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10-Day Trek Sets New Record for Youngest Sikh to Achieve Ascent at Everest Base Camp

Tegbir Singh, age five and a 1st Standard student in Shiwalik Public School of Ropar a state of eastern Punjab in Northwest India, set a new record in April 2024 as the youngest Sikh ever to reach a Mount Everest Base Camp. Hiking with his father Tegbir Singh’s record-setting trek took 10 days of rigorous hiking and required a year of training to prepare for the challenges of sustained hiking in a high-altitude climate.

Training, and Preparation
Inspired by record record-setting Sikh mountaineers and other young climbers, Tegbir Singh, the son of hospital administrator Sukhinderdeep Singh and his wife Dr Manpreet Kaur, began preparation for his climb at age four with Bikramjit Singh Ghuman, a retired coach. Bikram Singh designed a strict diet regimen and trained Tegbir Singh with cardio exercises designed to increase lung capacity. Training to build stamina for the rigors of high-altitude climbing included weekly hikes in various mountainous areas accompanied by his father and his coach. 

Trek to South Base Camp Nepal
Tegbir Singh flew with his father on April 8, 2024, from Kathmandu to Lukla, which has an elevation of 9,3334 ft (2,845 m) and has been rated as the most dangerous airport in the world. They began their trek the next day, on the 9th of April, all the while climbing steadily at an ever-increasing altitude with an ever-decreasing oxygen level in temperatures well below freezing. Tegbir Singh hiked the entire 33-mile (53 km) trek, turning down well-meaning offers of mule rides, insisting that he wanted to reach the base camp with his own two feet. Supported by the principles of his Sikh faith, five-year-old Tebir Singh listened to stories of Sikh heroes told by his father and recited “Waheguru Waheguru” along the way to maintain the keep-up spirit of Chardhi Kalaa whenever he felt tired. Hiking five to six miles (8 to 10 km) each day, they reached their destination on the 17th of April arriving at South Base Camp of Mount Everest in Nepal, which has an altitude of 17,598 ft (5,364m) and a temperature of 10.4 degrees Fahrenheit (- 12 Celsius). Tegbir Singh marked his ascent with an orange-colored flag on which is printed a blue khanda, a symbol of the Sikh faith, and had a photograph taken with his father at the Base Camp summit to record his achievement. Inspired by his success, Tegbir Singh, the youngest Sikh Mountaineer, is already dreaming of new and higher summits to be conquered in the years to come and hopes one day to successfully scale Mount Everest.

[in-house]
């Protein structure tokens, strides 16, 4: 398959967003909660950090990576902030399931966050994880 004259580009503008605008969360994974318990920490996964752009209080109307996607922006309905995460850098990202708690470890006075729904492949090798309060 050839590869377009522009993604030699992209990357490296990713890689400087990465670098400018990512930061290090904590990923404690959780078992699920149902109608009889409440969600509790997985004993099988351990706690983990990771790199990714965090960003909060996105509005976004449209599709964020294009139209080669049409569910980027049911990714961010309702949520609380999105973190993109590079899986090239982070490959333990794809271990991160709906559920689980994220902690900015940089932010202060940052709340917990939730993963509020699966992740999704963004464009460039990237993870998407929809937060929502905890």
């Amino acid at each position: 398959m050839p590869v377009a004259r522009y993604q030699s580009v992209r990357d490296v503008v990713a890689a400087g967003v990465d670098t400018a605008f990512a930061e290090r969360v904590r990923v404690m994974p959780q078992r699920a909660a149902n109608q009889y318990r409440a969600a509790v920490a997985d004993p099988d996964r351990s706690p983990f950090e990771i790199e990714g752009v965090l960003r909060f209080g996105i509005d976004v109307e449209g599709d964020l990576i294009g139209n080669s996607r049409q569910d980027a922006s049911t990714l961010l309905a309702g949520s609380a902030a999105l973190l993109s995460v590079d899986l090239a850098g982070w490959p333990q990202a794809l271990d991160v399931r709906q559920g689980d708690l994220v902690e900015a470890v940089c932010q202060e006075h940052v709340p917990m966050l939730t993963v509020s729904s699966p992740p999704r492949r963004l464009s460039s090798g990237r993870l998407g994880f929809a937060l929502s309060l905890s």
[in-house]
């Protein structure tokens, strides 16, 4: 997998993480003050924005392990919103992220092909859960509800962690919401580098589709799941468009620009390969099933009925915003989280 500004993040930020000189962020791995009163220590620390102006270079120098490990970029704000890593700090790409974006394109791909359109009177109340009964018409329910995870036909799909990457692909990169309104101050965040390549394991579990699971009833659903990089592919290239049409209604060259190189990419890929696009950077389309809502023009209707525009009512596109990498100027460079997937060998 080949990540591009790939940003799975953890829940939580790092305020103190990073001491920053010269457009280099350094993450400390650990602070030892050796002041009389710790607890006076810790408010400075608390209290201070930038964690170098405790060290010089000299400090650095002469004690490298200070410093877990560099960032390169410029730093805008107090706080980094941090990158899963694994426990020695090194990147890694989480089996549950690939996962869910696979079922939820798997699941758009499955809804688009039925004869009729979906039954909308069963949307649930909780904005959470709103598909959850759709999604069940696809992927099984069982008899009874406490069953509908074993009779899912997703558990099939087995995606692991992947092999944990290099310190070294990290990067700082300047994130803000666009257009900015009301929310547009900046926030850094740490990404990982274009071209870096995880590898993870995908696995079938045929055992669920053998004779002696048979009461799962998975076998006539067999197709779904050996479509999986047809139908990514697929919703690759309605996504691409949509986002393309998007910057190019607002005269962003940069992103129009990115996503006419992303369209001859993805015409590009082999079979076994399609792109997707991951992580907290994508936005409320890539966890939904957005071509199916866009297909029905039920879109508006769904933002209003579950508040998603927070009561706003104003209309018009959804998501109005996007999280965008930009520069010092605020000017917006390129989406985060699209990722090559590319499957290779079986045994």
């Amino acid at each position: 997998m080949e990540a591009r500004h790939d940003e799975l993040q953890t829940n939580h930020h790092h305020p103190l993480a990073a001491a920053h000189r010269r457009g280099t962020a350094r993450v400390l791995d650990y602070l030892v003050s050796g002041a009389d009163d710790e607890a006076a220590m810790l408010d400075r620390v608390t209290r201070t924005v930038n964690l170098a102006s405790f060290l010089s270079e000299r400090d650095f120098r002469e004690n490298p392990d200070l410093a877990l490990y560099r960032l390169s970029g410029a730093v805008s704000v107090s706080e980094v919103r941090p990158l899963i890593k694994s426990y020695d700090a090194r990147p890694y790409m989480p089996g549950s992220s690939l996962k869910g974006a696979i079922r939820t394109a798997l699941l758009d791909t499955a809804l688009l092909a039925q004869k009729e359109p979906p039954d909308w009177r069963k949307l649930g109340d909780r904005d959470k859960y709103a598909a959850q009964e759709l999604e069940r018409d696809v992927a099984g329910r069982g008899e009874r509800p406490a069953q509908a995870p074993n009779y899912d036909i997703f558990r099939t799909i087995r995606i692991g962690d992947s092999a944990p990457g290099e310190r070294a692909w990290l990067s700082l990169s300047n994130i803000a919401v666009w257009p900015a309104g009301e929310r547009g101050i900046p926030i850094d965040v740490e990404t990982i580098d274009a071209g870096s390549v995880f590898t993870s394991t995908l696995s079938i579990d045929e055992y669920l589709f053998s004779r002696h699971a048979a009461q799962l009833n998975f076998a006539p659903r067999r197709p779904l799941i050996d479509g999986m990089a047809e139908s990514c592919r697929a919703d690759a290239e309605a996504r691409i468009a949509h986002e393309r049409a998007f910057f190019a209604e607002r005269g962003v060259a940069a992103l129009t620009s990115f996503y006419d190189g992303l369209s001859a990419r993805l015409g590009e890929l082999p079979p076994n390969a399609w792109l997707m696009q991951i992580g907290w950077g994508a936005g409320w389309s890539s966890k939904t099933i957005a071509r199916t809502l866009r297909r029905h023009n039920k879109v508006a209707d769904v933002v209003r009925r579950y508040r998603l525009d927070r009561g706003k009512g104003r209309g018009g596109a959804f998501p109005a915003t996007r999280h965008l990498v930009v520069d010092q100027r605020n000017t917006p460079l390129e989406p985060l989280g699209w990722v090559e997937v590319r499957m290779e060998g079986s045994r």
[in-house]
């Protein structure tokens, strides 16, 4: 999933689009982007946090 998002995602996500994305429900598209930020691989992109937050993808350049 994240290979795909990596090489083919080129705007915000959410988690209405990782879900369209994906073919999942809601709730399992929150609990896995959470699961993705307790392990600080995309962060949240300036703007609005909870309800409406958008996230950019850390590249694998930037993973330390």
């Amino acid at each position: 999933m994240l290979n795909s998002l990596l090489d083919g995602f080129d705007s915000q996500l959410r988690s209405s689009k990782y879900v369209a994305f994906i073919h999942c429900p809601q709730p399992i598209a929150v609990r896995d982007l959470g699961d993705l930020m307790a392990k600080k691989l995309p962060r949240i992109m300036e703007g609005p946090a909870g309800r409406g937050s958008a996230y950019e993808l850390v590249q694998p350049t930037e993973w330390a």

Base Camp Trekking Packages and Independent Hikes
If you are feeling fit and inspired to trace little Tegbir Singh’s footprints, here are a few things you need to know. There are no roads to Lukla. Before 1964 the only way to reach Lukla would have been a road trip of 1 or 2 days by jeep followed by 2 or 3 days on foot, and doing that is still an option. Since the building of the airport in Lukla in 1964, trekking to Base Camp has become popular as a tourist destination. About 40,000 people make the trek to South Base Camp in Nepal each year. Round-trip, 12-day, tour packages from Kathmandu begin at about $1500 (USD) for a single person, $1300 each for two, and $1200 each for four, and include flights, permits, a guide, porters, accommodations, and food. You will need a sleeping bag and personal gear. It is also possible to pay for flights independently, buy permits, hire your own required guide and porter, choose an accommodation, and pay for hot showers, Wi-Fi, charging, and food separately. Costs add up and you could easily spend more, but you also have more flexibility. Be sure to carry cash in the local currency whichever option you choose, $5 (USD) is equal to about 66,799.00 Nepalese Rupees (NRP)  

Beyond Base Camp
Should you wish to continue trekking up the Nepal or South route to Mount Everest, there are four more camps beyond base camp before reaching the summit. Each camp provides periods of rest and acclimatization which require trips back and forth between successive camps. Returning to the lower camp and reascending the following day in graduated steps, altogether takes from 8 – 16 days of trekking, depending on the weather. The so-called “death zone” is the final stage between the 4th camp and the summit where most climbers succumb due to edema or swelling in the lungs and brain. It is highly advisable to use oxygen, before reaching the summit and while beginning the return trip, which is done the same day: 

  • Base Camp is 17,598 ft or 5,364 m